Stef, I aalerdy Stef, I aalerdy commented on this video before, but I just wanted to be clear I know you’re just trying to make a point, but I think this could have been accomplished using a hypothetical. We’re talking about a high profile figure and any number of reasons or combination of reasons could have led up to this. I do appreciate the effort but I disagree with the approach. I do respect you’re right to an opinion. I just wanted to share mine.

  4. emirjame
    15 August 2013 at 2:01 pm

    As a feminist and someone who believes in transparency I followed the Assange court case in the actual court in London.
    To summarize the position of the English juridical system at that point:
    “It is quitte likely that there is no case at all in Sweden – but to put the requests from other countries to extradite under scrutiny to check if they are justified is way to elaborate. So we will check if the formalities surrounding the paperwork are something we can comply with & then get rid of Mr. Assange & the attached complicated situation”.
    As much as we know the facts there is not much of a case in Sweden.
    One woman went to the police because she wanted to obtain a hiv test after unprotected sex to which she, may it be halfheartedly, consented. There was no “rape situation” at all – she took the guy home to fuck with him & was planning to do that again.
    The other woman never had any complaints at all and voluntarily shared the bed with Assange for many days. When she heard he had also slept with someone else she became vindictive.

    Because the zealous and out of proportion prosecution in this case is completely out of the normal “Women angst Rape” in the UK have made a official statement declaring that – according to them – the prosecution of Assange is political:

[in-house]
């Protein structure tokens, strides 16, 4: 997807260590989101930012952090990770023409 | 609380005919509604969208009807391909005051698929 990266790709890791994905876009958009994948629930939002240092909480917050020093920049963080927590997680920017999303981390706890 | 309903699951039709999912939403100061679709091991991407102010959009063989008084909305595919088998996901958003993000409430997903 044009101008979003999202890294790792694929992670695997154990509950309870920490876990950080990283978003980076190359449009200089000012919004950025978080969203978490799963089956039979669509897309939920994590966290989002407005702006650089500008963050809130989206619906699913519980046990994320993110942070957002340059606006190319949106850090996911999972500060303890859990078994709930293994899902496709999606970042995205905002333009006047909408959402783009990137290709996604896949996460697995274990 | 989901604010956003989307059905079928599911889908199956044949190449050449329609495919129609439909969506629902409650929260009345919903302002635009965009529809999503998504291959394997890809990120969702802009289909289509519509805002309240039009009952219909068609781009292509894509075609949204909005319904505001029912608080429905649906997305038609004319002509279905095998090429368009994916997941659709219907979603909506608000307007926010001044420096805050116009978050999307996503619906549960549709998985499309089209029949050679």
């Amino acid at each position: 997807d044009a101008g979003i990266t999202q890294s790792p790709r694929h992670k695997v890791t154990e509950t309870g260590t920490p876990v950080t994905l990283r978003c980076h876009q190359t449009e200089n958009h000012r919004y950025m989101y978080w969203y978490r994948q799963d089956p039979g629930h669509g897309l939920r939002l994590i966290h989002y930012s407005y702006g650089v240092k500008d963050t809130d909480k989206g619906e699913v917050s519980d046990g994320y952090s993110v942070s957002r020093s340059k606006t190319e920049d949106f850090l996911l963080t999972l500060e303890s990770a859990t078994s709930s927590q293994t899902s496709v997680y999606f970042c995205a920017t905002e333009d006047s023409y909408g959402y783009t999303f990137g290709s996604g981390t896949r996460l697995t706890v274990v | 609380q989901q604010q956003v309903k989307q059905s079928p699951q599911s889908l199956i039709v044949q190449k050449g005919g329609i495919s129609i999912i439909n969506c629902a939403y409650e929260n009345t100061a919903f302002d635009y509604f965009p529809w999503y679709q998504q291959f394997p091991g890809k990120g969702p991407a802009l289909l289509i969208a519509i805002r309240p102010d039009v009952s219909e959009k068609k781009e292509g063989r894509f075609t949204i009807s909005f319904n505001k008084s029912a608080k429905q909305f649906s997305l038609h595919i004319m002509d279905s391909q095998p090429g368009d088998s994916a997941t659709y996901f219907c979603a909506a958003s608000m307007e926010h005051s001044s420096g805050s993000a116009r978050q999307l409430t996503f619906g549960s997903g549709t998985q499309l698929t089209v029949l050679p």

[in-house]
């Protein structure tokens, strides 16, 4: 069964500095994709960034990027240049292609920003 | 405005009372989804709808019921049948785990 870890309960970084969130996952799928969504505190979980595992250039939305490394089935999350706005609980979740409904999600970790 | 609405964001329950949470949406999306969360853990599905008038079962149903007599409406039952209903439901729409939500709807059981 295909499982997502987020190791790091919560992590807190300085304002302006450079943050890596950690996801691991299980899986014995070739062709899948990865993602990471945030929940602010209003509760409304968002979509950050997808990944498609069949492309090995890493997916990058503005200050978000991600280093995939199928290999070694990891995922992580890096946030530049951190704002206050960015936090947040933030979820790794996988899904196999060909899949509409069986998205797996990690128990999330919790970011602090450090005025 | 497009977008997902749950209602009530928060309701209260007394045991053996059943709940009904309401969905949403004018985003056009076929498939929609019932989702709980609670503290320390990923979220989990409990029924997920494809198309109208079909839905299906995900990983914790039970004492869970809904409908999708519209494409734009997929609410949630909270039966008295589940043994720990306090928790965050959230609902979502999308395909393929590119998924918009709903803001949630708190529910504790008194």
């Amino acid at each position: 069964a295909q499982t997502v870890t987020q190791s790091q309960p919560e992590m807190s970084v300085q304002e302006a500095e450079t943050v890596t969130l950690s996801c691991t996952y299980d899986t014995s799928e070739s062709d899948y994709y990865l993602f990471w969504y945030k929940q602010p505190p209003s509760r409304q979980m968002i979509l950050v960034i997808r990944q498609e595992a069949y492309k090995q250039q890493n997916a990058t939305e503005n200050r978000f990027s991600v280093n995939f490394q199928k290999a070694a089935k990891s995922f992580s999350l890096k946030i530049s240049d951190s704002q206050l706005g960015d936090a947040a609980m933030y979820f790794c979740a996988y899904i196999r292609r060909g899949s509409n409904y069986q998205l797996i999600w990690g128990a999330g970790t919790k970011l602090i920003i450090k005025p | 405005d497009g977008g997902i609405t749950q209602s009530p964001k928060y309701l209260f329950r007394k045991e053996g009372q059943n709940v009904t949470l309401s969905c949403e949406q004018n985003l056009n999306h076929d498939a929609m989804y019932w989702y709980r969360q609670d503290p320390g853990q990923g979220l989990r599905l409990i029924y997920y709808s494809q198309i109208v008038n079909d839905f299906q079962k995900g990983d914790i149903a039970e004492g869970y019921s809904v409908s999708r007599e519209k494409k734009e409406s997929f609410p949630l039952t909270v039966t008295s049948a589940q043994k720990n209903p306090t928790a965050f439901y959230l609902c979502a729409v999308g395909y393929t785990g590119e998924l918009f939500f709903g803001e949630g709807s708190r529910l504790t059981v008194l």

http://www.theguardian.com/commentisfree/2012/aug/23/women-against-rape-julian-assange

    For my reports from Court:
    http://wlcentral.org/node/926
    http://wlcentral.org/node/1244
    http://wlcentral.org/node/2023

  5. emirjame
    15 August 2013 at 3:16 pm

    In addition to the above I have to be very outspoken and say that I do think that it is proven by her own actions that “Witness A.” went to the press while her story was still just a story.
    This makes me feel that she is a person without integrity whatsoever.

    It is known that witness A. tweeted very positively about her encounters with Assange. She erased those tweets just before or during her visit to the police. Her explanation for that, which she testified to the Swedish police is: “She deleted these tweets because the was afraid that when the case came in the news people would guess that she is the complainant – because they will associate her with Assange”.

    My opinion: a normal complainant would not have started to take all these precautions, because they would not have expected their case to go in the news. But A took precautions because she KNEW the case would come in the news. Which is consistent with the very first article in the Expressen which states that the paper heard about the accusations from a source very close to the complainants!!